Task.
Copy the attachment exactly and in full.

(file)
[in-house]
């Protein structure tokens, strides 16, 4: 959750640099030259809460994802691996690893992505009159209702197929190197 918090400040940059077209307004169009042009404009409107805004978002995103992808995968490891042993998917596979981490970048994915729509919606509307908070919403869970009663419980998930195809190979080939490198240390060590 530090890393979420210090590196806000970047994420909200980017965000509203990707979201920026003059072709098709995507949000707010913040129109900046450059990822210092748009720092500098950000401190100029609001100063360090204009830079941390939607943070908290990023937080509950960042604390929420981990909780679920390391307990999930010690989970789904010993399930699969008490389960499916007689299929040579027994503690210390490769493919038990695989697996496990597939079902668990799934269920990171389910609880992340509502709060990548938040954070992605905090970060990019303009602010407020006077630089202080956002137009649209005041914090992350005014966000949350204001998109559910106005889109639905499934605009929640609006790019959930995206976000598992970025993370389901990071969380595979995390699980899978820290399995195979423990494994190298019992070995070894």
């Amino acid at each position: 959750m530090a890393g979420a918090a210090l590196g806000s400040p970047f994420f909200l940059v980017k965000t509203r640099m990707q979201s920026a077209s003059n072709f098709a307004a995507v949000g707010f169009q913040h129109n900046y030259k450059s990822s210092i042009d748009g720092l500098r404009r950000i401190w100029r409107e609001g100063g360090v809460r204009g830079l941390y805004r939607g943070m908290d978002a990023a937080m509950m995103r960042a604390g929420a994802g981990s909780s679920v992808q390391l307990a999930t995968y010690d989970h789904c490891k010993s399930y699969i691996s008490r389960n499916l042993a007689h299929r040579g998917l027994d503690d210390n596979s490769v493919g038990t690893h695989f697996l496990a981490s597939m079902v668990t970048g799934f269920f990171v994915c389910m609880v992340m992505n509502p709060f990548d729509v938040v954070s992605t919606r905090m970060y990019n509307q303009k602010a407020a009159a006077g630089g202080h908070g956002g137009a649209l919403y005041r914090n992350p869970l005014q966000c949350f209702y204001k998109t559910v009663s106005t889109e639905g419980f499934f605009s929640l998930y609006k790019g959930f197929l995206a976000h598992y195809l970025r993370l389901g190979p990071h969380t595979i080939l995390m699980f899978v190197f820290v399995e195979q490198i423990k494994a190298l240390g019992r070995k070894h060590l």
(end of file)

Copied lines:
[in-house]
């Protein structure tokens, strides 16, 4: 959750640099030259809460994802691996690893992505009159209702197929190197 918090400040940059077209307004169009042009404009409107805004978002995103992808995968490891042993998917596979981490970048994915729509919606509307908070919403869970009663419980998930195809190979080939490198240390060590 530090890393979420210090590196806000970047994420909200980017965000509203990707979201920026003059072709098709995507949000707010913040129109900046450059990822210092748009720092500098950000401190100029609001100063360090204009830079941390939607943070908290990023937080509950960042604390929420981990909780679920390391307990999930010690989970789904010993399930699969008490389960499916007689299929040579027994503690210390490769493919038990695989697996496990597939079902668990799934269920990171389910609880992340509502709060990548938040954070992605905090970060990019303009602010407020006077630089202080956002137009649209005041914090992350005014966000949350204001998109559910106005889109639905499934605009929640609006790019959930995206976000598992970025993370389901990071969380595979995390699980899978820290399995195979423990494994190298019992070995070894």
């Amino acid at each position: 959750m530090a890393g979420a918090a210090l590196g806000s400040p970047f994420f909200l940059v980017k965000t509203r640099m990707q979201s920026a077209s003059n072709f098709a307004a995507v949000g707010f169009q913040h129109n900046y030259k450059s990822s210092i042009d748009g720092l500098r404009r950000i401190w100029r409107e609001g100063g360090v809460r204009g830079l941390y805004r939607g943070m908290d978002a990023a937080m509950m995103r960042a604390g929420a994802g981990s909780s679920v992808q390391l307990a999930t995968y010690d989970h789904c490891k010993s399930y699969i691996s008490r389960n499916l042993a007689h299929r040579g998917l027994d503690d210390n596979s490769v493919g038990t690893h695989f697996l496990a981490s597939m079902v668990t970048g799934f269920f990171v994915c389910m609880v992340m992505n509502p709060f990548d729509v938040v954070s992605t919606r905090m970060y990019n509307q303009k602010a407020a009159a006077g630089g202080h908070g956002g137009a649209l919403y005041r914090n992350p869970l005014q966000c949350f209702y204001k998109t559910v009663s106005t889109e639905g419980f499934f605009s929640l998930y609006k790019g959930f197929l995206a976000h598992y195809l970025r993370l389901g190979p990071h969380t595979i080939l995390m699980f899978v190197f820290v399995e195979q490198i423990k494994a190298l240390g019992r070995k070894h060590l």